The vocal repertoire of grey parrots (Psittacus erithacus) living in the Congo Basin

Persistent Link:
http://hdl.handle.net/10150/280626
Title:
The vocal repertoire of grey parrots (Psittacus erithacus) living in the Congo Basin
Author:
May, Diana L.
Issue Date:
2004
Publisher:
The University of Arizona.
Rights:
Copyright © is held by the author. Digital access to this material is made possible by the University Libraries, University of Arizona. Further transmission, reproduction or presentation (such as public display or performance) of protected items is prohibited except with permission of the author.
Abstract:
This dissertation is a report on the investigation of the vocal behavior of free-living Grey Parrots (Psittacus erithacus) that inhabit the Congo Basin in Central Africa. I observed Grey Parrots in the Central African Republic and Cameroon and made audio recordings of their vocalizations. The results of spectrographic analysis of vocalizations lend support to the assertion that Grey Parrots produce calls that fall into four major acoustical classes--tonal, harmonic, noisy-harmonic, and noisy--and that these call classes may be subdivided into as many as 39 different acoustical types. A reliability study of this classification scheme demonstrated that both clustering of these acoustical types into aggregate categories and the combined method of visual inspection and basic spectrographic measurement enable reliable classification of calls into classes, types and also subtypes. The majority of calls in the observed repertoire belong to pure tonal call class, which may suggest that a large proportion of Grey Parrot calling behavior is adapted for tonal call production. Grey Parrots may also adjust the acoustic characteristics of their calls to better adapt them to their environment and communication needs. Both observations of Grey Parrots and analysis of the acoustic and production characteristics of their calls indicate that Grey Parrots may share functional call types of some New World and Australian parrot species. Some Grey Parrot calling vocal behavior parallels that of captive Grey Parrots in the laboratory. I conclude with an exploration of possible reasons why Grey Parrots possess such a diverse vocal repertoire.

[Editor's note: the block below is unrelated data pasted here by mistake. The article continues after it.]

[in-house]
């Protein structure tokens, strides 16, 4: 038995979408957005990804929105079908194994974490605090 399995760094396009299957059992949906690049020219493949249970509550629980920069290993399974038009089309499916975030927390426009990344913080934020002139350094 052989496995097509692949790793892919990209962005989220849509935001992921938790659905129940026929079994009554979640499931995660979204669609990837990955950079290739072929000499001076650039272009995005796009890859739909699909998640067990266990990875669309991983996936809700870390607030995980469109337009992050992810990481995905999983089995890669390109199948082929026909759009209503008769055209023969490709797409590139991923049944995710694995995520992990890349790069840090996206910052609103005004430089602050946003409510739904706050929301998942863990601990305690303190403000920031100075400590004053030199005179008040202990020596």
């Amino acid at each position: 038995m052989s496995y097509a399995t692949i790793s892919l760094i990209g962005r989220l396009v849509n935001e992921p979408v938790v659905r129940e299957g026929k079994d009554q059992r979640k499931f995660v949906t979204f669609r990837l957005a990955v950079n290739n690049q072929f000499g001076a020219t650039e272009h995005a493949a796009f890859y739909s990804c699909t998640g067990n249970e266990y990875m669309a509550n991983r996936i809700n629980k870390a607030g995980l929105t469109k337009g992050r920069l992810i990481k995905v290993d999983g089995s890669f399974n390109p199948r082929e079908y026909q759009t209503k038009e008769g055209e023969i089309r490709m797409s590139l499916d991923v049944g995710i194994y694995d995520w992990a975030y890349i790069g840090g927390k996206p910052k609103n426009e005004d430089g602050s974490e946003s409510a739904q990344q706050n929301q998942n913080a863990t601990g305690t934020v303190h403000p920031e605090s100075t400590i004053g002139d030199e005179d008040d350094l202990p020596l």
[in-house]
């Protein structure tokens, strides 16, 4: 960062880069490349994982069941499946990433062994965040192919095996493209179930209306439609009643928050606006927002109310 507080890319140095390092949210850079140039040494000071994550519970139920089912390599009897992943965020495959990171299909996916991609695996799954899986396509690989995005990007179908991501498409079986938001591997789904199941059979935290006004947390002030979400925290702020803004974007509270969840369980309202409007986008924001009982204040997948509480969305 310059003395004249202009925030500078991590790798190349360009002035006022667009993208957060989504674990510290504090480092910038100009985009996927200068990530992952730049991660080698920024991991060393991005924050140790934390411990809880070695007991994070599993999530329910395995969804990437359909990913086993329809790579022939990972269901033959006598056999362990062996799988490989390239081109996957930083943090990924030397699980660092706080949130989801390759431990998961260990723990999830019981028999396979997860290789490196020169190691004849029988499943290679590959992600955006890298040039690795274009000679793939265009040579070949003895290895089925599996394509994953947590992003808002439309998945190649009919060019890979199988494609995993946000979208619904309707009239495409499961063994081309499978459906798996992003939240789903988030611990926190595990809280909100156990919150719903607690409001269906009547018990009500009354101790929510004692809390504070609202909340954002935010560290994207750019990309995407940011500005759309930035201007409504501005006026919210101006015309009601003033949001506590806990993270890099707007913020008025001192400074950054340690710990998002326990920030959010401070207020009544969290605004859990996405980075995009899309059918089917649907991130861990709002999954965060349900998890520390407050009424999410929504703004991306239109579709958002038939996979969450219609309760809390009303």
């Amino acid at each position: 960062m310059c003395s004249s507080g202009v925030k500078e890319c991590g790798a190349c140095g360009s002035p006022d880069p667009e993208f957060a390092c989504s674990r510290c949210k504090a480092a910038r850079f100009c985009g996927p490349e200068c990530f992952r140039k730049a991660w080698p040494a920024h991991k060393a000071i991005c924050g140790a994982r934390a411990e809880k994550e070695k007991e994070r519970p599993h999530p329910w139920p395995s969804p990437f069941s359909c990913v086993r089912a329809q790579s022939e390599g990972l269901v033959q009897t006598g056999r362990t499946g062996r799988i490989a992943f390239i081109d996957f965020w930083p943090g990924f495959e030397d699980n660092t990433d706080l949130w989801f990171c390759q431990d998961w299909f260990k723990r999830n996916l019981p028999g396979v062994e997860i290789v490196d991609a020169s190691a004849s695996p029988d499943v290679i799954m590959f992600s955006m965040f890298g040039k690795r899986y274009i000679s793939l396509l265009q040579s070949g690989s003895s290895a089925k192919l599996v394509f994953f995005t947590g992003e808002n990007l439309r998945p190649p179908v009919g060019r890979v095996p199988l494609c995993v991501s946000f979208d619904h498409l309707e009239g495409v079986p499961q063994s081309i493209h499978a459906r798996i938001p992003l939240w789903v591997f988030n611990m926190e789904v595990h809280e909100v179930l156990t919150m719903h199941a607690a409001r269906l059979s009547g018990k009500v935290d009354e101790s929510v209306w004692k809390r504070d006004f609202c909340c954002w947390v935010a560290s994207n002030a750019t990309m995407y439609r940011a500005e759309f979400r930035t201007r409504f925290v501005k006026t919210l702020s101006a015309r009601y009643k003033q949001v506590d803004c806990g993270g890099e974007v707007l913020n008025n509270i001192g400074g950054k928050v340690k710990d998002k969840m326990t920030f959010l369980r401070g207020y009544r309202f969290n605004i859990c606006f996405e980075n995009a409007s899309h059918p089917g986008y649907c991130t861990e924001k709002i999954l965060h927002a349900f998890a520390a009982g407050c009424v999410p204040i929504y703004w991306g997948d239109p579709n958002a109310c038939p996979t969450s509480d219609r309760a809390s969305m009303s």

Type:
text; Dissertation-Reproduction (electronic)
Keywords:
Biology, Ecology.; Psychology, Behavioral.
Degree Name:
Ph.D.
Degree Level:
doctoral
Degree Program:
Graduate College; Psychology
Degree Grantor:
University of Arizona
Advisor:
Pepperberg, Irene M.; Figueredo, Aurelio Jose

Full metadata record

DC FieldValue Language
dc.language.isoen_USen_US
dc.titleThe vocal repertoire of grey parrots (Psittacus erithacus) living in the Congo Basinen_US
dc.creatorMay, Diana L.en_US
dc.contributor.authorMay, Diana L.en_US
dc.date.issued2004en_US
dc.publisherThe University of Arizona.en_US
dc.rightsCopyright © is held by the author. Digital access to this material is made possible by the University Libraries, University of Arizona. Further transmission, reproduction or presentation (such as public display or performance) of protected items is prohibited except with permission of the author.en_US
dc.description.abstractThis dissertation is a report on the investigation of the vocal behavior of free-living Grey Parrots (Psittacus erithacus) that inhabit the Congo Basin in Central Africa. I observed Grey Parrots in the Central African Republic and Cameroon and made audio recordings of their vocalizations. The results of spectrographic analysis of vocalizations lend support to the assertion that Grey Parrots produce calls that fall into four major acoustical classes--tonal, harmonic, noisy-harmonic, and noisy--and that these call classes may be subdivided into as many as 39 different acoustical types. A reliability study of this classification scheme demonstrated that both clustering of these acoustical types into aggregate categories and the combined method of visual inspection and basic spectrographic measurement enable reliable classification of calls into classes, types and also subtypes. The majority of calls in the observed repertoire belong to pure tonal call class, which may suggest that a large proportion of Grey Parrot calling behavior is adapted for tonal call production. Grey Parrots may also adjust the acoustic characteristics of their calls to better adapt them to their environment and communication needs. Both observations of Grey Parrots and analysis of the acoustic and production characteristics of their calls indicate that Grey Parrots may share functional call types of some New World and Australian parrot species. Some Grey Parrot calling vocal behavior parallels that of captive Grey Parrots in the laboratory. I conclude with an exploration of possible reasons why Grey Parrots possess such a diverse vocal repertoire.en_US
dc.typetexten_US
dc.typeDissertation-Reproduction (electronic)en_US
dc.subjectBiology, Ecology.en_US
dc.subjectPsychology, Behavioral.en_US
thesis.degree.namePh.D.en_US
thesis.degree.leveldoctoralen_US
thesis.degree.disciplineGraduate Collegeen_US
thesis.degree.disciplinePsychologyen_US
thesis.degree.grantorUniversity of Arizonaen_US
dc.contributor.advisorPepperberg, Irene M.en_US
dc.contributor.advisorFigueredo, Aurelio Joseen_US
dc.identifier.proquest3145097en_US
dc.identifier.bibrecord.b4721028xen_US
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